Stepping through line by line here we create a request handler, and register an instance of “server_status” which is small module I built (we’ll come back to that). I also created the main function, so that you can import this into another project if needed. In there is were we create our simple little server, tell it which port to listen on, and which request handler we should use. Then we register are internal (introspection) functions, such as listing all available methods. Then we call init_functions, which is the function we defined at the top, which registers our custom module. Finally, we tell the server to serve forever (or until it’s killed).

In the server_status module we have the following:


import subprocess

class server_status:
""" A collection of commands used to check server statuses """

def general_disk(self):
""" Just provides the output of df -h """
process = subprocess.Popen(["df -h"], shell=True, stdout=subprocess.PIPE)
temp = process.stdout.read()
return temp

def detailed_disk(self, path):
""" runs du -sh /path/* """
process = subprocess.Popen(["du -sh %s/*" % path], shell=True, stdout=subprocess.PIPE)
temp = process.stdout.read()
return temp

def list_path(self, path, args = "-l"):
""" runs an ls -args path """
listpath = subprocess.Popen(["ls %s %s" % (args,path)], shell=True, stdout=subprocess.PIPE)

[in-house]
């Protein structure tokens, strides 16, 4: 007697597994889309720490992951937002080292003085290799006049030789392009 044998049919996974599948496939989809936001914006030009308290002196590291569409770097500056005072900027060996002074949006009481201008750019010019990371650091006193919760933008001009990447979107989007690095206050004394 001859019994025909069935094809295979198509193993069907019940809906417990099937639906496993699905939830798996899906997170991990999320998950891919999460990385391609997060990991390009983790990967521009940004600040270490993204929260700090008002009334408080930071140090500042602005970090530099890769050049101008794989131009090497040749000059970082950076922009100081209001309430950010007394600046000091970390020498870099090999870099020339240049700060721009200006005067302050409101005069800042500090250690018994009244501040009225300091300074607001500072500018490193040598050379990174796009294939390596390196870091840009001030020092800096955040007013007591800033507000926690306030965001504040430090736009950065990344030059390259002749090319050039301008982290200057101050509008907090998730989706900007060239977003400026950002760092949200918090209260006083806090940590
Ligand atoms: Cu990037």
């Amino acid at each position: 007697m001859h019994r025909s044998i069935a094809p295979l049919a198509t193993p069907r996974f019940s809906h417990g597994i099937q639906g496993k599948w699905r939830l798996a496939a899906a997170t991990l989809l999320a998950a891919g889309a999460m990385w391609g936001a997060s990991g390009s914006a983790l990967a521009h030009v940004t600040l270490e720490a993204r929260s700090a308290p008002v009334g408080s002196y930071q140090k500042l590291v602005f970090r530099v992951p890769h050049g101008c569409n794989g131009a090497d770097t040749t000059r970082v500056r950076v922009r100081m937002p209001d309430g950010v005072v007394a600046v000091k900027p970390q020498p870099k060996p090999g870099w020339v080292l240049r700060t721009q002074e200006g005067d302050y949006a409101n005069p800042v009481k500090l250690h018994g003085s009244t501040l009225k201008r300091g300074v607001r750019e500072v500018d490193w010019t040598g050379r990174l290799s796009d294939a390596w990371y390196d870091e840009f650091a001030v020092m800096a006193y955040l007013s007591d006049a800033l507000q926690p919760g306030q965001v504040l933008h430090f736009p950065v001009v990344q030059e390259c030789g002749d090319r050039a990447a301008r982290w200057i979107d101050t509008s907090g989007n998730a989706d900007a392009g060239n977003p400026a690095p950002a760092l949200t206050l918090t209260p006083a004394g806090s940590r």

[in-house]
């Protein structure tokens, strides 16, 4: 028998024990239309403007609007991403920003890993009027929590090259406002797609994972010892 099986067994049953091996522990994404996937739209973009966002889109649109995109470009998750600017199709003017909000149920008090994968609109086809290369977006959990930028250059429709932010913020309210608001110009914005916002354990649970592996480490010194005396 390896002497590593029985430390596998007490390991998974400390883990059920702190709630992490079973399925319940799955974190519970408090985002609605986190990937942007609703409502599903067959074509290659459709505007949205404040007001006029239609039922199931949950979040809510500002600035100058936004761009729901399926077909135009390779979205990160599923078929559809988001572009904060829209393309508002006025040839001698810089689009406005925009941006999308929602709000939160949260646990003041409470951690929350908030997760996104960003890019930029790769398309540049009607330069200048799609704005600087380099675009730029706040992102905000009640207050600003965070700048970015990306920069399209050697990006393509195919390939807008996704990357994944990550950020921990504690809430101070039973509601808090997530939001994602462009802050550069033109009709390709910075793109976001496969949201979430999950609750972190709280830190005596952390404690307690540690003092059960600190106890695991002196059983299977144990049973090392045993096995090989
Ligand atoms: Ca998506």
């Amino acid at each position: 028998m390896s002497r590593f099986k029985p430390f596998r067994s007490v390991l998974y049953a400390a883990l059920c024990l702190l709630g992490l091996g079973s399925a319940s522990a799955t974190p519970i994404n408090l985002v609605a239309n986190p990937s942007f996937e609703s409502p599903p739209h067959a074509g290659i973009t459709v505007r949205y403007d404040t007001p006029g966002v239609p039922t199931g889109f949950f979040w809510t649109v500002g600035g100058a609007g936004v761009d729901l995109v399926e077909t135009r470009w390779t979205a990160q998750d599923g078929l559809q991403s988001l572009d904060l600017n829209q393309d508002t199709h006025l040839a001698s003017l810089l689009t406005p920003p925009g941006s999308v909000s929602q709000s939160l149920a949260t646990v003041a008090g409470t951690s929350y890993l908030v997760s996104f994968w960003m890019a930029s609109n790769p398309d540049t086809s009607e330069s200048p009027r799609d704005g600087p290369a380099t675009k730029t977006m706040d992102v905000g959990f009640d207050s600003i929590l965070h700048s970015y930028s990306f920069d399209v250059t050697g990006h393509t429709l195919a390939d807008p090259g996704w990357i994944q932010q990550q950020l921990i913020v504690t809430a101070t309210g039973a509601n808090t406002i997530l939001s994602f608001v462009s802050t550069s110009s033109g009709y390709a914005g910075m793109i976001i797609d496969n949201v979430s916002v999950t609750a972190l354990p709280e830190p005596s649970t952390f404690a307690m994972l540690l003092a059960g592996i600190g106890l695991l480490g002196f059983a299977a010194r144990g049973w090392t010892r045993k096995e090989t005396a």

temp = listpath.stdout.read()
return temp

def pgrep(self, grepper):
""" Checks for a process running on a server """
process = subprocess.Popen(["ps -ef | grep -v grep | grep %s" % grepper],
shell=True, stdout=subprocess.PIPE)
temp = process.stdout.read()
return temp

All that we have here are simple subprocess calls to the system to find out information (this is all *nix based if you’re curious). This allows me to check for a variety of system stats such as disk usage, and look for running processes. This is wrapped in the server_status class, which we created an instance of, and registered with our simple XMLRPC server. You could create just about any functions you wanted in our server_status class, such as a function to control Apache like so:


def apache(self, command):
""" Controls Apache """
process = subprocess.Popen(["/etc/init.d/apache2 %s" % command], shell=True,
stdout=subprocess.PIPE)
temp = process.stdout.read()